Despite the persistent shocks to trade activities, Singapore and six other Pacific Rim countries have pledged to keep their supply chains open in the midst of the COVID-19 pandemic.
On Wednesday (25 March), a joint statement was made by the trade ministers of these countries: “We recognise that it is in our mutual interest to ensure that trade lines remain open, including via air and sea freight, to facilitate the flow of goods including essential supplies.”
The statement by leaders of Singapore, Australia, Brunei, Canada, Chile, Myanmar and New Zealand highlighted the importance of removing restrictions on essential goods, particularly medical supplies while also not imposing tariff, non-tariff barriers and export controls on each other.
The latest statement is reminiscent of the earlier bilateral pledge between Singapore and New Zealand made jointly on 20 March. Both countries would guarantee supply chain connectivity despite the global spread of COVID-19.
Singapore, Chile and New Zealand have cooperated with other countries to convey their intent to “facilitate trade flows, especially in essential supplies, and refrain from trade restrictions during this time,” as stated by a spokesman for the Singapore’s Ministry of Trade and Industry (MTI).
The participating group of ministers renewed their commitments to cooperate with like-minded nations to promote unhindered trade by ensuring crucial infrastructure like seaports and airports remain in operation.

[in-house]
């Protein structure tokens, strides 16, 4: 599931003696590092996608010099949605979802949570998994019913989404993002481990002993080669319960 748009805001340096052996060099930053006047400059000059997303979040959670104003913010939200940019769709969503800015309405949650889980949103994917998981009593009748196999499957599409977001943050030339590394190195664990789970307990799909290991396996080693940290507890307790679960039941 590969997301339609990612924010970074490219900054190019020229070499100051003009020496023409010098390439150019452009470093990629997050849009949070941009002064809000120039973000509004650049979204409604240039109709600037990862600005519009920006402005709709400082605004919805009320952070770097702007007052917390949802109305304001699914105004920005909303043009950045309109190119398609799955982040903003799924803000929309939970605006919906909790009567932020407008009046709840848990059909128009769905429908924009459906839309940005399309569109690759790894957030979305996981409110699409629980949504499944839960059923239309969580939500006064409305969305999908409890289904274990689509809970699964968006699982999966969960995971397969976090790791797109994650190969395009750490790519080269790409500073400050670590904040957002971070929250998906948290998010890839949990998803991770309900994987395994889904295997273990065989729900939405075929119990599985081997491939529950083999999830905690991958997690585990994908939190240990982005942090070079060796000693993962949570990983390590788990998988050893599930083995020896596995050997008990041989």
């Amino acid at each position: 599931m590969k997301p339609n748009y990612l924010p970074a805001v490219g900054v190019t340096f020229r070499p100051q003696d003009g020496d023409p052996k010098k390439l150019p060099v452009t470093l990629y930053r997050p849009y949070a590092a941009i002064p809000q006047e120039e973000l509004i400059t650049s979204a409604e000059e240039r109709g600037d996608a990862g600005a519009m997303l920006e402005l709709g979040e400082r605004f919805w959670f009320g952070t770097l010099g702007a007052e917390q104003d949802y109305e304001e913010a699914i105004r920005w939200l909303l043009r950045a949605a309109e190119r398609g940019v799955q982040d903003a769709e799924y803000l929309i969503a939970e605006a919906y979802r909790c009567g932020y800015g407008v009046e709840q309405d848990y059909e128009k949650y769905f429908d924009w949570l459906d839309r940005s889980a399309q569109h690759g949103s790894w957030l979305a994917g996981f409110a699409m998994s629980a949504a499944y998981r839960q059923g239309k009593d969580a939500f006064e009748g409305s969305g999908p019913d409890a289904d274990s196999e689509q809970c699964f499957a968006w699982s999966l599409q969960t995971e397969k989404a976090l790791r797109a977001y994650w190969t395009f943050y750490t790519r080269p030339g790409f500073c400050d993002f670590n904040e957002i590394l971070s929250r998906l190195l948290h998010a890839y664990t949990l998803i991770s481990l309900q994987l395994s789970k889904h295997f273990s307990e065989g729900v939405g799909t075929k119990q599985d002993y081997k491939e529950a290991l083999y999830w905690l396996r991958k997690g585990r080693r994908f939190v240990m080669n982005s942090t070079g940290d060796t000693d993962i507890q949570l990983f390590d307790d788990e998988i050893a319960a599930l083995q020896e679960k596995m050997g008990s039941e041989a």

“I’m happy to announce that Australia, Brunei Darussalam, Canada, Chile and Myanmar have come on board this initiative,” Singapore’s Minister for Trade and Industry Chan Chun Sing remarked on Facebook as one of the signatories.
He added that “This will greatly boost our efforts to maintain open and connected supply chains which are needed to facilitate the flow of goods, especially essential supplies. We welcome more countries to join us in this endeavour.”
“Countries must band together and unite in this fight against the virus instead of making decisions that threaten global trade…The decisions that are made today will have a lasting effect on the global economy when the situation stabilises. While the short-term challenges are real and severe, as responsible governments, we must continue to keep an eye on the future and what it will bring for our businesses and people after the virus has been defeated,” Mr Chan stressed as he stated that Singapore will spearhead the effort to bring together like-minded countries so that supply chain connectivity and trade can be upheld.
In the middle of March, the sales of personal protective equipment like goggles, gloves and masks outside the trading bloc have also been restricted by the European Union.
“We must ensure that component and raw materials can flow unimpeded and efficiently, so that global supplies of essential goods can be continually replenished,” MTI spokesman said, as he reminded that medical equipment manufacturing is often dependent on global supply chains.
As trade connectivity is “a critical pillar in our ability to respond effectively and efficiently to the Covid-19 situation”, MTI spokesman hopes that participating nations will avoid export restrictions and reduce trade disruptions particularly in essential goods.
The COVID-19 pandemic has also caused sea cargo port to be closed and restricted, air freight capacity to steeply dropped alongside volatile spikes in freight charges, he added.
MTI spokesman concluded that“countries should also uphold trade connectivity amidst the challenging circumstances” amidst the current situation where the government is introducing measures to curb the spread of COVID-19.